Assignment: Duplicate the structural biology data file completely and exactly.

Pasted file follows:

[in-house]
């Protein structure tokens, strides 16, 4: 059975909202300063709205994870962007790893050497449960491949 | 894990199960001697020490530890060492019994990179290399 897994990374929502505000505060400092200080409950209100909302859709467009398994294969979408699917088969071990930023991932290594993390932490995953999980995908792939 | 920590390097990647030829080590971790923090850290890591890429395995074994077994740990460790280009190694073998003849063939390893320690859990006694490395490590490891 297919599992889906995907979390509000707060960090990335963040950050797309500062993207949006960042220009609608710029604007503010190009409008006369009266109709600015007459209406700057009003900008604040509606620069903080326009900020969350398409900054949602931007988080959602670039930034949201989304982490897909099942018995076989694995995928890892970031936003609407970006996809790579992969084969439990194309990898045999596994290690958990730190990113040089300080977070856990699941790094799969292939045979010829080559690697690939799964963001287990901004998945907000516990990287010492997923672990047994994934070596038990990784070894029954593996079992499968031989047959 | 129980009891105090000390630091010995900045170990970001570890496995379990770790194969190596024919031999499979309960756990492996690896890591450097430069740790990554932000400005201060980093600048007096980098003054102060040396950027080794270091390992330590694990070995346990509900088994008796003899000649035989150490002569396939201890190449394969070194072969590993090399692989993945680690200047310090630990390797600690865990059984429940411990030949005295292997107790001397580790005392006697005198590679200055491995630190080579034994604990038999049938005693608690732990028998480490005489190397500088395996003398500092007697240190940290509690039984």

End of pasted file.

[in-house]
């Protein structure tokens, strides 16, 4: 059975909202300063709205994870962007790893050497449960491949 | 894990199960001697020490530890060492019994990179290399 897994990374929502505000505060400092200080409950209100909302859709467009398994294969979408699917088969071990930023991932290594993390932490995953999980995908792939 | 920590390097990647030829080590971790923090850290890591890429395995074994077994740990460790280009190694073998003849063939390893320690859990006694490395490590490891 297919599992889906995907979390509000707060960090990335963040950050797309500062993207949006960042220009609608710029604007503010190009409008006369009266109709600015007459209406700057009003900008604040509606620069903080326009900020969350398409900054949602931007988080959602670039930034949201989304982490897909099942018995076989694995995928890892970031936003609407970006996809790579992969084969439990194309990898045999596994290690958990730190990113040089300080977070856990699941790094799969292939045979010829080559690697690939799964963001287990901004998945907000516990990287010492997923672990047994994934070596038990990784070894029954593996079992499968031989047959 | 129980009891105090000390630091010995900045170990970001570890496995379990770790194969190596024919031999499979309960756990492996690896890591450097430069740790990554932000400005201060980093600048007096980098003054102060040396950027080794270091390992330590694990070995346990509900088994008796003899000649035989150490002569396939201890190449394969070194072969590993090399692989993945680690200047310090630990390797600690865990059984429940411990030949005295292997107790001397580790005392006697005198590679200055491995630190080579034994604990038999049938005693608690732990028998480490005489190397500088395996003398500092007697240190940290509690039984």